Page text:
four-rebuplicans_3453891kIt wasn’t long ago the Republican Party was a ideologically homogeneous party or at least a party close to it.  From the 50’s to the 70’s the party was composed to moderates and conservatives (okay, and a few liberals).  The rise of the suburbs and Roe vs. Wade introduced two new factions into the GOP.

The election of 1980 brings the modern day Republican Party into focus.  That cycle, Reagan’s landslide victory was forged on the backs of security hawks, fiscally conservative suburbs, secular and middle class blue-collar Democrats, religious voters and libertarians.

The numbers of each of these groups has changed over time within the party but they have largely guided its course since Reagan.  In virtually every election, one of these groups has nominated their own (sometimes individuals group’s support overlapping).

H.W was the hawks and suburbs choice.  Dole was the choice of hawks and libertarians (why, I don’t know).  George Bush has the distinction of seeing his coalition of voters shift in his two terms.  Bush was the choice of the suburbs, libertarians and religious voters.  Come 2004, hawks warmed up to Bush, libertarians not so much and religious voters stuck with him.  McCain was the suburbs and hawks choice as was Romney.

This is of course only one interpretation of the modern factions that dominate the GOP.  There are others.  One well accepted view by Henry Olson is the party is made up of 4 distinct factions-moderate/liberal voters, somewhat conservative voters, very conservative religious voters and very conservative secular voters.  The most simplistic and talked up is the establishment vs. insurgent (I bet any party has more than two wings though).

Each faction within the GOP has its own goals and objectives.  In the past they tended to coincide with each other.  If we take Olson’s view of the GOP coalition than somewhat conservative voters sided with moderates on taxes and spending.  Very conservative religious voters often had no problem expanding the state to protect the family.  Very conservative secular voters didn’t care about the size of the government if they got theirs and the country was safe.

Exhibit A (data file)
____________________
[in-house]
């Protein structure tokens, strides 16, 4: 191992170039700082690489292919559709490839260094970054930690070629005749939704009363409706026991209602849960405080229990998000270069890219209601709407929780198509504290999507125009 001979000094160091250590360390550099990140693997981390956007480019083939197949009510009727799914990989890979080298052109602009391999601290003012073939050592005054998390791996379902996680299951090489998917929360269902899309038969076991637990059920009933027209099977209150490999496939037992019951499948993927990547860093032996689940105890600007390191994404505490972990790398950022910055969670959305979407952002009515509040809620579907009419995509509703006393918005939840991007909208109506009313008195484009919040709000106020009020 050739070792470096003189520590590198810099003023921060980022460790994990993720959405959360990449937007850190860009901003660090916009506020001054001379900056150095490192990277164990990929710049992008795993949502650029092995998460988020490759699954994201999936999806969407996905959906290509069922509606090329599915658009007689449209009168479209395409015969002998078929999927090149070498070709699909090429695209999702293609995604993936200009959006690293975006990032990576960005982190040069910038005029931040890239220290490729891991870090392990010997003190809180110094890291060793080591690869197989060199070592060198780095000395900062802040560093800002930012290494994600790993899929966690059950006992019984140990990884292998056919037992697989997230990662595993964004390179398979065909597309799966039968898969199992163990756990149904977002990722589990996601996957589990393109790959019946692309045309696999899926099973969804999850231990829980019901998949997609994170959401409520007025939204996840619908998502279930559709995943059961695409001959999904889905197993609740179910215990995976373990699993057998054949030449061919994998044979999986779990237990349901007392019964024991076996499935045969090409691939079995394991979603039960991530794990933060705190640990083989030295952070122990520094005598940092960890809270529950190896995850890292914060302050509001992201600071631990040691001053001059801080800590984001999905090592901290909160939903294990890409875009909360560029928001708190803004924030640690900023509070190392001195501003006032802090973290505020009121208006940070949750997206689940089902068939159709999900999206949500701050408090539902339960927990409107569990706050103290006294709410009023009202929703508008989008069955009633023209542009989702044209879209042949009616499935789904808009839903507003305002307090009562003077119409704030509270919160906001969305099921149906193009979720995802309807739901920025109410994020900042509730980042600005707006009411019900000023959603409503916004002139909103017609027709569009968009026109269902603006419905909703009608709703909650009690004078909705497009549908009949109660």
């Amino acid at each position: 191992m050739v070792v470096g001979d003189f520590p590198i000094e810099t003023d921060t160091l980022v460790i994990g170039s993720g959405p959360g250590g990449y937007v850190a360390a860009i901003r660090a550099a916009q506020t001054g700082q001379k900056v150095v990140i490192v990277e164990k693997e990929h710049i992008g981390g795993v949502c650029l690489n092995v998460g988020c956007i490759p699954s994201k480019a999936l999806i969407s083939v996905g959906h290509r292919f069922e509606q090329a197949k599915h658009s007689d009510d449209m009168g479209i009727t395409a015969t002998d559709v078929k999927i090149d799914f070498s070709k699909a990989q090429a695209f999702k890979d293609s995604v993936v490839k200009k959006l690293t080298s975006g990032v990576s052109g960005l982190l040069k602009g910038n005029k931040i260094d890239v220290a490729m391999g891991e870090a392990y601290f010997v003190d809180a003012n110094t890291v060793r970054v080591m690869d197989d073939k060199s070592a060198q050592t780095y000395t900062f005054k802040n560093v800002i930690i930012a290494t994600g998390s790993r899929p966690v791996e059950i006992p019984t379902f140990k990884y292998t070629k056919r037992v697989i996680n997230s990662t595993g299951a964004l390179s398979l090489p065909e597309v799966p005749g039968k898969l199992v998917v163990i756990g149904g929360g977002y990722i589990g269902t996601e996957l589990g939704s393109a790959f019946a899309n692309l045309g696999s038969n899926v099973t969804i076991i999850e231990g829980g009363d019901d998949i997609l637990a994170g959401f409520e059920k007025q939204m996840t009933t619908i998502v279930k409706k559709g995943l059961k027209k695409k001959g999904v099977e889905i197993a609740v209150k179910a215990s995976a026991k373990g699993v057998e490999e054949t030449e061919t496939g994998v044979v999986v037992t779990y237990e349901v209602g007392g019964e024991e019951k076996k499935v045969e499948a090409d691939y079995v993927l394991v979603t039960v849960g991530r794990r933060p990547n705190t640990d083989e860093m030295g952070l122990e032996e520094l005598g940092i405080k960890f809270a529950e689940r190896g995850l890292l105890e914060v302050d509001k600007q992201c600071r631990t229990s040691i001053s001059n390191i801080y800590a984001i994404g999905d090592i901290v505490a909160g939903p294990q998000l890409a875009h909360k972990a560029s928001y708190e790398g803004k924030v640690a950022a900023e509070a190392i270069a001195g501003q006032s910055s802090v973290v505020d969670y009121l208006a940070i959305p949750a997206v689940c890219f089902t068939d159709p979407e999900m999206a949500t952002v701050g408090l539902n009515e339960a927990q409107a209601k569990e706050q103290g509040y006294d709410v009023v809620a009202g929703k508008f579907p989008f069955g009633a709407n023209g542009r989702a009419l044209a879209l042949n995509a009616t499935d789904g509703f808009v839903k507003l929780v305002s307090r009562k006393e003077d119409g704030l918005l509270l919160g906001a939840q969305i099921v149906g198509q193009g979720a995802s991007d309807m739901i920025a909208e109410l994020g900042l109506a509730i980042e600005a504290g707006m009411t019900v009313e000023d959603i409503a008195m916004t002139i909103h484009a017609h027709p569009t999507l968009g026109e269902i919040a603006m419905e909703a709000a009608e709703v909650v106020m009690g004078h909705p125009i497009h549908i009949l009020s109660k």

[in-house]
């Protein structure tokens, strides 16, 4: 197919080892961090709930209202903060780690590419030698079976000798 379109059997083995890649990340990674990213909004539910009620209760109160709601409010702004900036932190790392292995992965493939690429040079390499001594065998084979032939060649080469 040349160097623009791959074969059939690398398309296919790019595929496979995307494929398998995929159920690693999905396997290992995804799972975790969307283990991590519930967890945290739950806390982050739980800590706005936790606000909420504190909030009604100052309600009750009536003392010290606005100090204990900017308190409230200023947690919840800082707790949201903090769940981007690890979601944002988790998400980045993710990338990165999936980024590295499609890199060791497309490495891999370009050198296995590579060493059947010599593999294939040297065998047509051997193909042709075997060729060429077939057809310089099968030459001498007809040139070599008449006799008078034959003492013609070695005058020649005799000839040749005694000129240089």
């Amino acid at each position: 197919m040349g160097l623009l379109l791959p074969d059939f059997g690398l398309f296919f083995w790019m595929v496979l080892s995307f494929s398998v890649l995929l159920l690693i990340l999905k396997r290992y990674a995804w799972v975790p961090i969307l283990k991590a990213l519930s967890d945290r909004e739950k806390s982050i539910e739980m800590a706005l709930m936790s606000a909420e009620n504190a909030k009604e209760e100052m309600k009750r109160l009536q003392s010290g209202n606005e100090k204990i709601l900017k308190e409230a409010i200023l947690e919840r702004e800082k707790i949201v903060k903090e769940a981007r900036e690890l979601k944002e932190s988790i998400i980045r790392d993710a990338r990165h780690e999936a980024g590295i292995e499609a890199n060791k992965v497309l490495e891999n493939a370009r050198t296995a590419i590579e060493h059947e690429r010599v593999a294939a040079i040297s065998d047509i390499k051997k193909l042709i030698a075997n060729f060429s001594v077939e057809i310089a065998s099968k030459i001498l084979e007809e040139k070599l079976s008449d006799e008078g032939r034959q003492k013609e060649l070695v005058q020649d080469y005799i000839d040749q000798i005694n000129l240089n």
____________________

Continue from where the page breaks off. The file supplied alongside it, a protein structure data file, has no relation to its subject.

But these factions historically operated in a fairly stable economic and political environment. The threat of the communism kept their minds focused on one international boogieman for decades.  The economy largely grew apace even after major recessions or outside events (oil embargo anybody).

Today, that environment is an artifact of history.  The USSR fell in 1991 and the economic pie is simply not big enough to give everybody what they want more.  In both 2008 and 2012, Republican Presidential nominees ran as if the political environment was pre-2007.  This election, reality is catching up with the party.

The largely imagined homogeneous coalition the GOP has pretended they had has now splintered and the party’s social and fiscal cleavages have been laid bare.

It’s no surprise this cycle Republican candidates would notice.  Donald Trump is no genius, but he knew the largest social cleavage dividing the party was immigration.  But, not just illegal immigration.  Oh no, it goes deeper.  Immigration in general from H1 Visas to who we accept immigrants from divided the party.

The size and scope of government, once considered to unify the party has split it open.  Supporters of Trump, very conservative secular voters, aka Reagan Democrats, largely don’t care about its size as long as they get theirs.

On highly contentious religious and moral values the religious right is invested in fighting gay marriage and limiting abortion.  The donor class/K-Street would like to pretend abortion does not happen anymore.